The Nordrach Doll and Toy Museum which was opened in 1991 is located near to the swimming pool, and is second in the statistics of the most visited museums in the Ortenau region with more than 100,000 visitors – just behind the Black Forest Open-air Museum in Gutach. In the colourfully painted, unique Doll Museum, more than 1,500 dolls and teddies, mostly crafted and collected by Gaby Sptizmüller, can be viewed. The Nordrach Doll and Toy Museum which was opened in 1991 is located near to the swimming pool, and is second in the statistics of the most visited museums in the Ortenau region with more than 100,000 visitors – just behind the Black Forest Open-air Museum in Gutach. In the colourfully painted, unique Doll Museum, more than 1,500 dolls and teddies, mostly crafted and collected by Gaby Sptizmüller, can be viewed. The Nordrach doll museum differs from the usual forms of exhibition, as the 31 showcases are thematically arranged. Village life is documented in a number of thematic areas: Black Forest wedding, village school class, children’s choir, Tyrolean ribbon dance (with 60 dirndl and lederhosen groups), chicken farm and agriculture in the four seasons. The raftsman dolls remind the visitor of an industry which was once flourishing in Nordrach, a "group of emigrants" recall the forced emigration to America which took place in 1851 and 1852. In another showcase, the clockwork of the tower clock of the lung sanatorium colony from 1898 is exhibited with clockmaker dolls. The hand puppets for the Punch and Judy show, doll dressmaking, cleaning, parish fair, baptismal procession and circus scene are also interesting. Particular works of art are the unique collector dolls which were produced by the artist Rolanda Heimer. With her baby dolls, the colourful world of types of people and races is demonstrated. Alongside award-winning exhibits, the collection is rounded off by exotic dolls from India and other faraway countries.
The doll and Toy Museum is open every day from 1st July until 15th September from 14:00 until 17:00, and on Saturdays, Sundays and public holidays from 14:00 until 17:00, and from 14:00 until 16:30 in the winter. Open to groups at any time by agreement. Tel: 07838/636 or 1225 or 929921, Fax:07838/313.
Single visitor € 3,50 EUR
Children from 4 - 12 € 1,50 EUR
For holders of the spa card or Black Forest card € 3.00
For groups with more than 12 adults, the group rate of € 36 applies
Visit for groups from 12 adults possible at any requested time by agreement. This also applies for smaller groups, but a lump sum admission fee of € 36 applies.
Treasures worth seeing in the valley are the Maile-Gießler Mill (Maile-Gießler Mill) at the entrance to the village and the "Backofenschmiede" (Baking Oven Forge) at the head of the valley, both of which have been renovated by the local Black Forest Society in years of independent work and have been set up again to be operational. In both museums, demonstrations take place at times that are published in advance.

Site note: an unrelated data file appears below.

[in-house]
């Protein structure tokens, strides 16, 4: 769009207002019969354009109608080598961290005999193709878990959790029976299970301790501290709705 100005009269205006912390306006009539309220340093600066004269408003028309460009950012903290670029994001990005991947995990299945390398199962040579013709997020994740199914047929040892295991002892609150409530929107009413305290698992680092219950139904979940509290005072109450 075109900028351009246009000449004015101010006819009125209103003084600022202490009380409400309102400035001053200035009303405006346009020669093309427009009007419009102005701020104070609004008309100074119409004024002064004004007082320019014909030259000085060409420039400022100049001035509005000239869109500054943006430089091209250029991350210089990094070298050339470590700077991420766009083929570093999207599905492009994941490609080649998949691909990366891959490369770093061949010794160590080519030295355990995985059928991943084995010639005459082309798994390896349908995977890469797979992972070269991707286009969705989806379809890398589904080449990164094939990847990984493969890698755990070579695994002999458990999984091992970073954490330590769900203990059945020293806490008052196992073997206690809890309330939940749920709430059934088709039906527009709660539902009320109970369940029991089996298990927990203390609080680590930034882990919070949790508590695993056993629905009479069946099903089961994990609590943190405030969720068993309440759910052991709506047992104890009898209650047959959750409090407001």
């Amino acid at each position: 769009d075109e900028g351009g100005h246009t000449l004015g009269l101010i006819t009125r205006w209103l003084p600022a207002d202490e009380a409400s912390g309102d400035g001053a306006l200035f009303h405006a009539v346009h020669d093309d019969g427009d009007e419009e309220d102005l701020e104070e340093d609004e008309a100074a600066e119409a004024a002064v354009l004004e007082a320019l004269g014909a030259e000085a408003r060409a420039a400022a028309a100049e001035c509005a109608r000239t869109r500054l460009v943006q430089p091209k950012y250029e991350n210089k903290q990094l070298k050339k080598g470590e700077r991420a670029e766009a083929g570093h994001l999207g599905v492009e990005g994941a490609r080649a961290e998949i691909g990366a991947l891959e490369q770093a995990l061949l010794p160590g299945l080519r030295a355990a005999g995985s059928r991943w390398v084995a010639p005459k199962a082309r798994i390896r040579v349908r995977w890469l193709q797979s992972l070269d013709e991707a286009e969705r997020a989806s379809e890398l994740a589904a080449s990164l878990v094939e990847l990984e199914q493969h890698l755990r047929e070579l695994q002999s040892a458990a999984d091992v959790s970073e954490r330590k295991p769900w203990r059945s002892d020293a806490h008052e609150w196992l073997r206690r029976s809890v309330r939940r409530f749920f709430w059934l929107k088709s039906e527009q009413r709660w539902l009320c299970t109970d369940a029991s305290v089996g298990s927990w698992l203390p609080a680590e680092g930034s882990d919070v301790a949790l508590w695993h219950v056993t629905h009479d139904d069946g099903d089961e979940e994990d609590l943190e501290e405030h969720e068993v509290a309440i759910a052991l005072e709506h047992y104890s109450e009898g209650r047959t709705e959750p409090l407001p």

Maile-Gießler Mill: Maile-Gießler Mill: In the past, almost every farm in the Nordrach Valley had a mill; sometimes the mill was also used together with your neighbour, either privately or commercially. The mill standing at the entrance of the village, on the left of the brook, is more than 100 years old. The inscription on the mill “LK 1881” means that Leo Körnle built it in 1881. The grandfather of the current owner of the farm, known as “Maile-Gießler”, Johannes Maile, had the mill built by Leo Körnle for his private requirements. The father of “Maile-Gießler”, Wilhelm Gießler, also used the mill. Because the weir on the Schmezer estate was torn away by a flood in 1947 and – in the post-war period – could only be rebuilt badly, the mill was not used since 1947, whilst the weir was reconstructed in 1949. Thus, the mill worked faithfully from 1881 until 1947. After its renovation by the Black Forest Society, the mill, which is more than 100 years old, is presented with new lustre. The building that has been restored to its original condition – with a waterwheel and outside equipment – was thus rescued from complete decline, and gives subsequent generations valuable insights into the life of our ancestors. Approximately every four to six weeks, the grinding process inside the mill is explained. In the demonstrations, all the water power is directed to the waterwheel to begin with. Then, the mill’s machinery is slowly set in motion. Now the corn comes into the funnels, falls through the shaker into the millstones (two heavy sandstones), is ground there – and then reaches the flour crate, where it is sorted – into flour and bran. The flour is collected by the winch and flung towards a sieve. There, it falls into the flour trough. The coarser material -bran- comes through the “bran extractor” onto a sieve and is used for feeding pigs, as well as for the production of wholemeal bread.
The Black Forest Society has taken out a long-term lease on the "Backofenschmiede" with its waterwheel-operated bellows, along with all the equipment of a forge, and renovated it in a number of work assignments, so that it is now also functional. The name still recalls the time when Andreas Gmeiner set up the forge in the bakery, which stood in the same spot 100 years ago.
Under the expert instruction of the “master smith” Karl Oehler, the team managed to preserve this old forge in its original condition. The Backofenschmiede is not only equipped with its historic tools once again, but also furnished with other typical utensils. Thus, you can see the smith’s wheel in front of the forge, a pair of shoes at the bottom of the attic stairs, his notebooks on the workbench....., just as if the master smith (August Gmeiner) has just gone up into the house for lunch. In the demonstrations, you can frequently see a horse being shoed or a knife being created.